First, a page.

In the reading, I was intrigued by the authors’ analogy of filmic conventions to the rules of speech. They ask: if the ability to learn language is indeed innate, are there also certain filmmaking/viewing conventions—“universal patterns” of organizing visual information-- that can be understood and analyzed by people from another group?
Though the authors do not take a definitive position on this question, and take pains to acknowledge the cultural relativism at play in their field, I think their answer would be yes. This for me brought back some of the ideas we discussed during the first week, particularly Derrida’s decontructionist critique of semiotics, and his distrust of drawing definitive or overarching conclusions from any given sign system.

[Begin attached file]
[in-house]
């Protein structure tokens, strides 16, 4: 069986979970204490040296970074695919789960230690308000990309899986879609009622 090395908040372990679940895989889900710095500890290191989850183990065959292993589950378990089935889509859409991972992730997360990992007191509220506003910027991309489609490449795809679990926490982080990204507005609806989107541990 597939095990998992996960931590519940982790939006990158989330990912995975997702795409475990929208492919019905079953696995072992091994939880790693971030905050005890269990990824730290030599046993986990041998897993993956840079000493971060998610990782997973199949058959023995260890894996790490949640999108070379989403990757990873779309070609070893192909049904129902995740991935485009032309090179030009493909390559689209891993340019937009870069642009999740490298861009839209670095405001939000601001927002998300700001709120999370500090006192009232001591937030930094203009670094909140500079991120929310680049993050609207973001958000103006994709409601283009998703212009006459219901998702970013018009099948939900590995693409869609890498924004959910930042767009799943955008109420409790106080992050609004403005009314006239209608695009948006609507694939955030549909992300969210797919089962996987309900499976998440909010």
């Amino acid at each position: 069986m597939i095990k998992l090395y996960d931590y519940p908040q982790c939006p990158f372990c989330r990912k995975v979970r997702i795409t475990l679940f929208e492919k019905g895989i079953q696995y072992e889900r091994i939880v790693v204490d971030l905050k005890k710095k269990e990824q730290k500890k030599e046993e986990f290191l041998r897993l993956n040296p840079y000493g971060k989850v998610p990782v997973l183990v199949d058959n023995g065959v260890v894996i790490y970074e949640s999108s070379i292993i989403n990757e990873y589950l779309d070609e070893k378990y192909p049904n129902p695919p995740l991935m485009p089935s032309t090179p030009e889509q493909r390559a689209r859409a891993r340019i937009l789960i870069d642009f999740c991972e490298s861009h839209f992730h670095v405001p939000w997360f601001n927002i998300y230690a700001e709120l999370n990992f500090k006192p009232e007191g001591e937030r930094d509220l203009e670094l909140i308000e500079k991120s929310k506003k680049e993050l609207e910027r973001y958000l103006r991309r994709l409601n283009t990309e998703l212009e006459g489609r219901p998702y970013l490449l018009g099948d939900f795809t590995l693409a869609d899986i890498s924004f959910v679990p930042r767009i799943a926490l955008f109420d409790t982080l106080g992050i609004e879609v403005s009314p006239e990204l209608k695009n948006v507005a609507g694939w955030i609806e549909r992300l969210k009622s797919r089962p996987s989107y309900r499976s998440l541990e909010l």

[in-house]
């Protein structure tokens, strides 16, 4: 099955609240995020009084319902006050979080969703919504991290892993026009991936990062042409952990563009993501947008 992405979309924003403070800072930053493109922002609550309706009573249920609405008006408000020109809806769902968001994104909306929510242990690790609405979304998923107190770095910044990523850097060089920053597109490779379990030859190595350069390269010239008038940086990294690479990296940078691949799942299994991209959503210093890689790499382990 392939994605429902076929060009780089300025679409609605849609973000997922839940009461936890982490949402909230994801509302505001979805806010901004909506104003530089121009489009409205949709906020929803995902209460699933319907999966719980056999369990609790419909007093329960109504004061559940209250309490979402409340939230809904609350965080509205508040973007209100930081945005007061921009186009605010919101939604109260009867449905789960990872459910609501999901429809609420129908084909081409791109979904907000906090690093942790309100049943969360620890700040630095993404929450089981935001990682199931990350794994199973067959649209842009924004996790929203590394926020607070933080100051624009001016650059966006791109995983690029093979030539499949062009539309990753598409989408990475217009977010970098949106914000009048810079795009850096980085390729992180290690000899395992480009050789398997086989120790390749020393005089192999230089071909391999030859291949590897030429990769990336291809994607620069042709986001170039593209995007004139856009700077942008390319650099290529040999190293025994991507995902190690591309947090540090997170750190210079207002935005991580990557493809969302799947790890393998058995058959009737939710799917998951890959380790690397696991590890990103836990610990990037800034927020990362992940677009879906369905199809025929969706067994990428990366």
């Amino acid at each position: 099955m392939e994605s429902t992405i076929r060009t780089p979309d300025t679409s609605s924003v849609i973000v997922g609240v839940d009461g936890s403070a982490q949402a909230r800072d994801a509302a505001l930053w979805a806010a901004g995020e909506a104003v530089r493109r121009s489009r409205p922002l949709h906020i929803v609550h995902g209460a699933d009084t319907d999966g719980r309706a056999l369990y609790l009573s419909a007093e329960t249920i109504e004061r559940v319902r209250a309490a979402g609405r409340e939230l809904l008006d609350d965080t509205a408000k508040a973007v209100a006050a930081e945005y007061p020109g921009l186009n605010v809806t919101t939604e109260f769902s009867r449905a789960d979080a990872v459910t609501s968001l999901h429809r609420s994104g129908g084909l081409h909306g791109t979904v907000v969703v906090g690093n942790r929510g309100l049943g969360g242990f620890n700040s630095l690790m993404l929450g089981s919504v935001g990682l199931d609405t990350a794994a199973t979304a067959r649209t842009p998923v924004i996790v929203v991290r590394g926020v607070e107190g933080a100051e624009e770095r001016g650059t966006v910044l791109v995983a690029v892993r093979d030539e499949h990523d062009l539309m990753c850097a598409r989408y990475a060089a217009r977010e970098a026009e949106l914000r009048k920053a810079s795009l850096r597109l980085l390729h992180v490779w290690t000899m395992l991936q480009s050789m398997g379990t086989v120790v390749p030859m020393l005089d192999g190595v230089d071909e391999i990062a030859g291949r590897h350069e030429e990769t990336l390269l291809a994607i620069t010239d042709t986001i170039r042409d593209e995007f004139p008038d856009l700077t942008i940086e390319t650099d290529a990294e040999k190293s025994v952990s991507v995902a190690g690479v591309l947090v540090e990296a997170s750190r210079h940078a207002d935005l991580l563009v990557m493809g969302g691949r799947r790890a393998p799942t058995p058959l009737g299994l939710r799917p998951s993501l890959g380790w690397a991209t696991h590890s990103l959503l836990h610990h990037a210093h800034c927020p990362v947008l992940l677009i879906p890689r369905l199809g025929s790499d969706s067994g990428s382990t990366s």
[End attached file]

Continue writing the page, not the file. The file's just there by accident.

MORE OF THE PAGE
In general, I found that the authors’ analysis shared many of the same characteristics – and criticisms-- as those of structural anthropologists. There were a number of passages that struck me as ethnocentric (notably the passage on page 29 on “guided innovation”), and I found some of their conclusions (notably the passage on “walking) quite underdeveloped considering the relatively narrow range of source material.
That said, I understand that the project pre-dated postructuralism by many years, and that it was an important turning point in the fields of cultural anthropology and film theory. I was also impressed by the timeliness of its central concepts in contemporary Youth Media studies, which aims to give voice to disenfranchised young people by giving them access to media tools.
As for the films themselves, I agree that they were visually beautiful, particularly the closeups of hands engaged in material activity – weaving, drawing in the sand, washing, etc. I also thought it was interesting that many of the films avoided linear chronologies, and that they varied so significantly in their pacing (ie. Intrepid Shadows employed rapid jump cuts, while Old Antelope Lake and the Weaver seemed much more stable/static).